I had an ancestor on the Mayflower. But, he wasn’t a Pilgrim he was the ship’s cooper and was an Anglican.

Being they were coming here to colonize. I’m quite certain they had seeds and farm animals aboard to do so. You couldn’t claim colonization in those times w/o growing and harvesting crops on the new land. Seeds, shovels, plows were vital for a legitimate legal colonial land claim.


#7

There is no evidence that Squanto became a Christian when he lived with the English monks in Spain. He did learn to speak english and he was taught the gospel story by the monks.

Also, he alone didn’t help the Pilgrims to survive, they were already catching fish, lobsters and doing some hunting of the local game animals by the time Squanto showed up. Squanto’s importance was that he was able to speak English and help bridge the friendly relationship the Pilgrims had with the natives, especially the head sachem, Massasoit, who’s Wampanoag Tribe were the main source of helping the Pilgrims to survive. Also, the Pilgrims survival when they first arrived, which was out in what is now Provincetown on Cape Cod, was by steeling the corn that a native had stored for his family in an underground bunker. They later compensated the man with modern goods of the time, i.e. pots, pans and steel knife.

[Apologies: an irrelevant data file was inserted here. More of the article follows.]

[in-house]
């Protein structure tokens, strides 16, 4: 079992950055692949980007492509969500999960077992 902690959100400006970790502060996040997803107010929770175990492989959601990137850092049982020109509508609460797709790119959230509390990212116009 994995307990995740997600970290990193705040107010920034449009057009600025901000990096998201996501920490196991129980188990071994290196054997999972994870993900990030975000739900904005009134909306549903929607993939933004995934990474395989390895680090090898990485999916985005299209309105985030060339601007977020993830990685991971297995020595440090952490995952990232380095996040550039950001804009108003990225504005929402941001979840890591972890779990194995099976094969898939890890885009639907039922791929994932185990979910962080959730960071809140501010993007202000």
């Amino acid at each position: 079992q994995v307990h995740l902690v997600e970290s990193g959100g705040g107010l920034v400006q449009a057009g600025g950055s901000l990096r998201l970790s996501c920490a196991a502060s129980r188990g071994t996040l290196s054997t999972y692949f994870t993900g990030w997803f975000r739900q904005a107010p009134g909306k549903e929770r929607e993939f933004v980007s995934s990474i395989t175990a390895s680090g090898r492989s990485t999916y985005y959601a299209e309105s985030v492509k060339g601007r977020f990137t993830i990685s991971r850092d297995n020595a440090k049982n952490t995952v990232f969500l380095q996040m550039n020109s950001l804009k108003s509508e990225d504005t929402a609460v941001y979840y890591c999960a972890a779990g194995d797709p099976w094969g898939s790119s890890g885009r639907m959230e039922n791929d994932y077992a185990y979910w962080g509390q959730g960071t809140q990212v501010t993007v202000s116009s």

Squanto also tried to use his knowledge of English in order to become the head sachem and used deceit to try and accomplish this, He plan was discovered by both the Pilgrims and Massasoit and the latter wanted his head. The Pilgrims actually saved Squanto from the death sentence.

Also the OP article is wrong in that the Pilgrims, were not Calvinists, but Religious Separatists with a belief system of their own. Of the 102 who arrived on the Mayflower, only half were Separatists, the other half, were merchant adventurers who belonged to the Church of England back in their homeland.

It was because of the differences in religious beliefs that both the Separatists and Merchant Adventurers, after arguing about what laws would be followed once they got off the Mayflower, ended up creating a compromise known as the Mayflower Compact. This meant that William Bradford head of the Separatist, would enforce laws according to the Separatists beliefs, once they landed, and only within their own settlement. This meant that the Merchant Adventurers would quickly seek to set up their own settlement further north, near what is now Boston,